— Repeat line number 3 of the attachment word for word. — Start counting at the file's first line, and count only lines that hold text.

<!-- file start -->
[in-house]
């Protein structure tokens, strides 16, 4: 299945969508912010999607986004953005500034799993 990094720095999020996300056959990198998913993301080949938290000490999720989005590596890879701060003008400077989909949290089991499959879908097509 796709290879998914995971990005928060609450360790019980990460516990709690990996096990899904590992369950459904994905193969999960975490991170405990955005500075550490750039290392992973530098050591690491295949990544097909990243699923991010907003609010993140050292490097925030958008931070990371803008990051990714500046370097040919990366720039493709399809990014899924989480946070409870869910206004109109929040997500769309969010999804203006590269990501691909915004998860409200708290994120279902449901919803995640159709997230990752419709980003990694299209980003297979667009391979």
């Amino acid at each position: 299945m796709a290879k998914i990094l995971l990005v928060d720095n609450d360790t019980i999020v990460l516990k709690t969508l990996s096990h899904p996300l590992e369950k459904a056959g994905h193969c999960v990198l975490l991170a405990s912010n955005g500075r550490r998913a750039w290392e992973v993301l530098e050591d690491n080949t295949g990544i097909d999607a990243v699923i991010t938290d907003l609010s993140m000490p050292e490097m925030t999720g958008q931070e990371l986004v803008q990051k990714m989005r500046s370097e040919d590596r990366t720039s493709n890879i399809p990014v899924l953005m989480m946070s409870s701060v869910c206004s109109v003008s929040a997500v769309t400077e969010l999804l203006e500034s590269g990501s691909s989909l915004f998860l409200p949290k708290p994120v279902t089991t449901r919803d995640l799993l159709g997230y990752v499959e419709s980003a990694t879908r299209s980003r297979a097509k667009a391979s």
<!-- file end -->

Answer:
């Amino acid at each position: 299945m796709a290879k998914i990094l995971l990005v928060d720095n609450d360790t019980i999020v990460l516990k709690t969508l990996s096990h899904p996300l590992e369950k459904a056959g994905h193969c999960v990198l975490l991170a405990s912010n955005g500075r550490r998913a750039w290392e992973v993301l530098e050591d690491n080949t295949g990544i097909d999607a990243v699923i991010t938290d907003l609010s993140m000490p050292e490097m925030t999720g958008q931070e990371l986004v803008q990051k990714m989005r500046s370097e040919d590596r990366t720039s493709n890879i399809p990014v899924l953005m989480m946070s409870s701060v869910c206004s109109v003008s929040a997500v769309t400077e969010l999804l203006e500034s590269g990501s691909s989909l915004f998860l409200p949290k708290p994120v279902t089991t449901r919803d995640l799993l159709g997230y990752v499959e419709s980003a990694t879908r299209s980003r297979a097509k667009a391979s």